Julian Assange: (Extracted from my article on the subject) While Bill Gates and Steve Jobs were acclaimed for their creativity in Information Technology, Assange became popular (or infamous) for finding holes in the systems created by them. His team, comprised of either eccentric persons or persons with anxiety disorders and mostly from dysfunctional families, started their hacking adventures with the computer network through which most of the countries ran their classified computer sites. They wandered through the corridors of US Air Force in the Pentagon, tramped through Motorola, padded through Xerox, and swam down into the US Naval Undersea Warfare Engineering Station.
Wikileaks released over half million US National text pager intercepts relating to September 11, 2001 attacks in New York and Washington. It used anonymous sources of information and leaked details related to Guantanamo Bay, US Military equipment in Iraq, Confidential Congressional Reports, Confidential Climate Change Agreements, Frauds within Multi-National Corporations, Internet Censorships in countries etc. Wikileaks released a database of hundreds of documents from as many as 160 ‘intelligence contractors’ in the ‘mass surveillance industry’. On February 27, 2012 wikileaks published what they called ‘Global Intelligence Files’ which are about 500 million e-mails (of the period from 2004 to 2011). It was claimed that these e-mails revealed confidential communications of various companies, indicating the dubious role played by the Bhopal’s Dow Chemical Company.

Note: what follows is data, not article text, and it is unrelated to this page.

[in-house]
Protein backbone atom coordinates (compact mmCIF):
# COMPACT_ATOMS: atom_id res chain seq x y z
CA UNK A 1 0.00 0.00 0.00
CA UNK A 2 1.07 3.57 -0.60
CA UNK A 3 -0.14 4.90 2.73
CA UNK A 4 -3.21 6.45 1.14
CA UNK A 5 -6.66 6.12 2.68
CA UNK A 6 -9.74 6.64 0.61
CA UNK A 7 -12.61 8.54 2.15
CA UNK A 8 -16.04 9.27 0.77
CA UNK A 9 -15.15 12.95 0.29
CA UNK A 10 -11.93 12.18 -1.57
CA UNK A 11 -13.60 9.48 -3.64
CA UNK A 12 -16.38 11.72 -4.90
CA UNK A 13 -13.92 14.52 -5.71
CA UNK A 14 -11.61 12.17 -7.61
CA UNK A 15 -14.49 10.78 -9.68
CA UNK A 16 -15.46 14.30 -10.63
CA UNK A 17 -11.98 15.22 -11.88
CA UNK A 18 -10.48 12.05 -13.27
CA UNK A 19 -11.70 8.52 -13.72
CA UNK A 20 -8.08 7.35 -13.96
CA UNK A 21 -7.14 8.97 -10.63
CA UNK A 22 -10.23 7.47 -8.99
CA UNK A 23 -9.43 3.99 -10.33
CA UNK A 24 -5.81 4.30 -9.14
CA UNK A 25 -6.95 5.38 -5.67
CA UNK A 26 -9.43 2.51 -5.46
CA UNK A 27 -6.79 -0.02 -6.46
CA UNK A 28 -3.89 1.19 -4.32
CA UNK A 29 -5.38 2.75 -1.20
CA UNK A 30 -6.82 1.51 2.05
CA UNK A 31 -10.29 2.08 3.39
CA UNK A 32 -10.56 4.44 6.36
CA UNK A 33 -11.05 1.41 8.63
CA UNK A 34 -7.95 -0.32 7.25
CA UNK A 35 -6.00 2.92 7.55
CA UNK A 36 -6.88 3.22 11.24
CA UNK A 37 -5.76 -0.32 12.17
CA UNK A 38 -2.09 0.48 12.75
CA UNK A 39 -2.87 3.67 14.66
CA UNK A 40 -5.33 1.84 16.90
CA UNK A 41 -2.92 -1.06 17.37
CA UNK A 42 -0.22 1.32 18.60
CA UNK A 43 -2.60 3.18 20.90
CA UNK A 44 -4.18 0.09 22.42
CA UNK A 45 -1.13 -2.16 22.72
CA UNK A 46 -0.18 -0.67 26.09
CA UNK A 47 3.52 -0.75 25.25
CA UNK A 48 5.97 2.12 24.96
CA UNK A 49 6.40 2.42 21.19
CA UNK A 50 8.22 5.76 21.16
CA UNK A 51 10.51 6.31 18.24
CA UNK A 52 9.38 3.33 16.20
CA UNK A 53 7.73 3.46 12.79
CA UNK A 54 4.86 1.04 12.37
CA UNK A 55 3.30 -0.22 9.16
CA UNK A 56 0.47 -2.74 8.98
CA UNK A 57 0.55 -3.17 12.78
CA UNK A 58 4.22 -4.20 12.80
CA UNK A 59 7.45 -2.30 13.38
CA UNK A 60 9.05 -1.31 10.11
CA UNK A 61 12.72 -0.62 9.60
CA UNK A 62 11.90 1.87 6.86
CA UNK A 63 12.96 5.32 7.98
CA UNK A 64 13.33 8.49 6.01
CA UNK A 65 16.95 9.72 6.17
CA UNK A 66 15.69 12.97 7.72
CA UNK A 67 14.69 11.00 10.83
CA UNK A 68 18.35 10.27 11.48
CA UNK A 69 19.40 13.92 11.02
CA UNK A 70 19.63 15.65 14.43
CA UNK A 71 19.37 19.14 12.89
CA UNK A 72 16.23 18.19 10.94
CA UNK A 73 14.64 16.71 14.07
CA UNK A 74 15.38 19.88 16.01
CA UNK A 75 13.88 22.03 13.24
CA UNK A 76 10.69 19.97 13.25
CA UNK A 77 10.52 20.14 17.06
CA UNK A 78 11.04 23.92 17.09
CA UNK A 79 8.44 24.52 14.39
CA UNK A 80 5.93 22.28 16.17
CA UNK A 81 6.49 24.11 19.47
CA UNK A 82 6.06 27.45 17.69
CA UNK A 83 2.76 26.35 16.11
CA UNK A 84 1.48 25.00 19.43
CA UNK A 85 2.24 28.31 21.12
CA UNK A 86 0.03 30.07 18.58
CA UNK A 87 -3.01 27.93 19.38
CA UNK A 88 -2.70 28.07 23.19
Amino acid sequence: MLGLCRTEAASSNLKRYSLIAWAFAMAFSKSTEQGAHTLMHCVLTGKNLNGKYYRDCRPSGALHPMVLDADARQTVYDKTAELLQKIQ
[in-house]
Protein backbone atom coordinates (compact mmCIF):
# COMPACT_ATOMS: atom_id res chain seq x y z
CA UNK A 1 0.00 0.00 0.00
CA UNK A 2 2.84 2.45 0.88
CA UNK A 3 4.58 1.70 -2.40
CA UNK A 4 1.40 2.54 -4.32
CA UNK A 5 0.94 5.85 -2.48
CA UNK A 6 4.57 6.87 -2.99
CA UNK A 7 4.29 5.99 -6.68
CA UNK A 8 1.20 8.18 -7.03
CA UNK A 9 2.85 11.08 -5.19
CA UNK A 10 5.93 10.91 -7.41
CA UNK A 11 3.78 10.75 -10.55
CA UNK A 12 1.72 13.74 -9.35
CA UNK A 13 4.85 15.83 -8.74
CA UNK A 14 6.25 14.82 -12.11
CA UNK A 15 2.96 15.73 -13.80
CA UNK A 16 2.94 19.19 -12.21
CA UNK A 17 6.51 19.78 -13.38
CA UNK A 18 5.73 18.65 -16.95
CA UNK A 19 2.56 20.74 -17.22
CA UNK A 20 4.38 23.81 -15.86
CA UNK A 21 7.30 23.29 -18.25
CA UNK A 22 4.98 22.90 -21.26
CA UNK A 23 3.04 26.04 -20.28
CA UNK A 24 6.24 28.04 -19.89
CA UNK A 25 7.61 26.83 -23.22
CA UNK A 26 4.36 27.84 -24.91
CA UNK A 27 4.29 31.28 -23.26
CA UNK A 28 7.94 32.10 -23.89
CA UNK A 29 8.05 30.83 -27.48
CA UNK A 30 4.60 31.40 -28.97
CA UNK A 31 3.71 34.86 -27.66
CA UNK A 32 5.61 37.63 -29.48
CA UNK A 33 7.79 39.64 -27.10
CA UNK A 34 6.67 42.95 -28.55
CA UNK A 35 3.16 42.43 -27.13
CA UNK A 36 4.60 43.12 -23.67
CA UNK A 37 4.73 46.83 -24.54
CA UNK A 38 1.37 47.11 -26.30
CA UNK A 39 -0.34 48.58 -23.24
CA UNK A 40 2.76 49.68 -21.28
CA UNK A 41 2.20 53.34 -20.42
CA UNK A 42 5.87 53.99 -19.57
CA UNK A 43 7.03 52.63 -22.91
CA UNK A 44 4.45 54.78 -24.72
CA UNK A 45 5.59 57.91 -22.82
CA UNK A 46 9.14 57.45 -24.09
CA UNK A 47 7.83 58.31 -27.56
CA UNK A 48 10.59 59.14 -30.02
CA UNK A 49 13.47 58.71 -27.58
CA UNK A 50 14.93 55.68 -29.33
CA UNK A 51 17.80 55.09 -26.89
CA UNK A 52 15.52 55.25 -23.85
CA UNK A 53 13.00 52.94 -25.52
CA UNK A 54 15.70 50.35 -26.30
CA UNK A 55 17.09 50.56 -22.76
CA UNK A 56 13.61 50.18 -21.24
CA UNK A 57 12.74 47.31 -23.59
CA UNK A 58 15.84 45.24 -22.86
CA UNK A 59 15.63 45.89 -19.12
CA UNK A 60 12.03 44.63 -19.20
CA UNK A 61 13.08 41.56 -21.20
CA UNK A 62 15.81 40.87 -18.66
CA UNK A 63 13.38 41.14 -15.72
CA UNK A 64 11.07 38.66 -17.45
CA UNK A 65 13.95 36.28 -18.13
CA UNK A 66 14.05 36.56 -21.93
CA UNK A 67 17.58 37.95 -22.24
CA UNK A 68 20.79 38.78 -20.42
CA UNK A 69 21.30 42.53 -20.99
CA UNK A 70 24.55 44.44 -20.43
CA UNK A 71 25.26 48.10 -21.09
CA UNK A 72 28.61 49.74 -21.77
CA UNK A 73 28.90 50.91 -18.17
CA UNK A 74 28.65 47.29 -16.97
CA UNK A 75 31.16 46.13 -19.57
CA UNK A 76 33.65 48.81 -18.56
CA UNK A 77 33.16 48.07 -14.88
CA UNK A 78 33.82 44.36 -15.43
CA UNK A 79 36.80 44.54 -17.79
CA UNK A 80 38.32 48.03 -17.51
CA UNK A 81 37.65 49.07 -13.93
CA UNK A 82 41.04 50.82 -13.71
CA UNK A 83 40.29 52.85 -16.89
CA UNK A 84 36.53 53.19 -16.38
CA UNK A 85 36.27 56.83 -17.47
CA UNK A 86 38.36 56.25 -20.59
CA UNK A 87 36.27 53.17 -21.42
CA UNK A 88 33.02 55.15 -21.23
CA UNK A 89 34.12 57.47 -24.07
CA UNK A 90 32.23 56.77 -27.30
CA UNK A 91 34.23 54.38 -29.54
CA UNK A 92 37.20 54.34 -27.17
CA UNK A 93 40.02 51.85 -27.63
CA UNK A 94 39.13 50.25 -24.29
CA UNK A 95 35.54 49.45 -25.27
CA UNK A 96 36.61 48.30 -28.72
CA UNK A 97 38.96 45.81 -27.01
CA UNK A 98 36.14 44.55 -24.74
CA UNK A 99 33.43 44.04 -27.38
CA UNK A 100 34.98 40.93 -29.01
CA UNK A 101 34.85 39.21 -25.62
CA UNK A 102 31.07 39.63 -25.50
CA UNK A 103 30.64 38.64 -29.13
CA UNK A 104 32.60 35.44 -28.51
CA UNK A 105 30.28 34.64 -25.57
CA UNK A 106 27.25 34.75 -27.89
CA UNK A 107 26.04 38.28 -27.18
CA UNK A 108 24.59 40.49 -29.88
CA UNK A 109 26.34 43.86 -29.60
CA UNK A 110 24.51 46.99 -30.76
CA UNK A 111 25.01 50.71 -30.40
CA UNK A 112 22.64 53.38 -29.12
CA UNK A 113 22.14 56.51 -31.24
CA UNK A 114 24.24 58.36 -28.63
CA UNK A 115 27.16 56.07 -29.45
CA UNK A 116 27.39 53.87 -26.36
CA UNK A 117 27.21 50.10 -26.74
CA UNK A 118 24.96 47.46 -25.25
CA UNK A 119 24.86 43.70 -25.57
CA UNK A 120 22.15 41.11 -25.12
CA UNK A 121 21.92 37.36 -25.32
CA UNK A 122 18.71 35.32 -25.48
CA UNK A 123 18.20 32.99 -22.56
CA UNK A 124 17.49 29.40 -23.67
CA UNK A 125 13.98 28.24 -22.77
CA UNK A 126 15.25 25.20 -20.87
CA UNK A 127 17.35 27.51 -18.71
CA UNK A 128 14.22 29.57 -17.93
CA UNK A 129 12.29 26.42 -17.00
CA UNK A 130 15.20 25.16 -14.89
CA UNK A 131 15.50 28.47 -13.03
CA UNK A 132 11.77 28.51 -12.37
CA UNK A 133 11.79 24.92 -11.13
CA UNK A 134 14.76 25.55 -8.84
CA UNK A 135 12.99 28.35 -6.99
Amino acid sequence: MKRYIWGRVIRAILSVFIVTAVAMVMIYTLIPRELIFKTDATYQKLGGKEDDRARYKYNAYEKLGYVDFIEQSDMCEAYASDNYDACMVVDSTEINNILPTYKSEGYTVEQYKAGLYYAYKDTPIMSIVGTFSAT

The charge levelled by Police and many public organizations centred on following questions. How can a person who claims to be the champion of freedom of information thwart the privacy of individuals and institutions? How can a person who claims to be engaged in ethical mission commit the crime of unauthorized snooping and stealing secret information? How can a person disseminate information that seriously damages the security, peace and reputation of states and global institutions?
A quick Sociological Analysis
A quick look at the background and upbringing of these three persons who shook the world points towards the need for a comprehensive sociological analysis of the factors that shaped their personalities. With a very limited analysis of piecemeal data found in the secondary sources and certain traces of primary sources that available in the public domain, I have focused on only two areas of their background: One, the family where they were brought up and two, their schooling.
Let me start with their perception of their schooling.
Victims of a repressive schooling
Education manifests itself as a draconian and inescapable prison for a large number of students who were forced to enroll in abusive schools all over the world. All three of them hated the school system. They found their schools uninteresting, torturing and preventing the learning process.
Snowden dropped out while he was in high school. He later joined a community college but he could not complete the course. Swartz dropped out of school in Grade IX. Assange had to stay in more than fifty towns in Australia and studied in more than thirty schools, mostly in the suburbs. So he was always labelled as a ‘new boy’ in every school. He found the school to be an agony of boredom and a place of slow learning.
All the three had to face bitter experiences while they were in school. For example, Assange was subjected to corporal punishment by one of the school principals based on a false accusation. That tormented him for many years.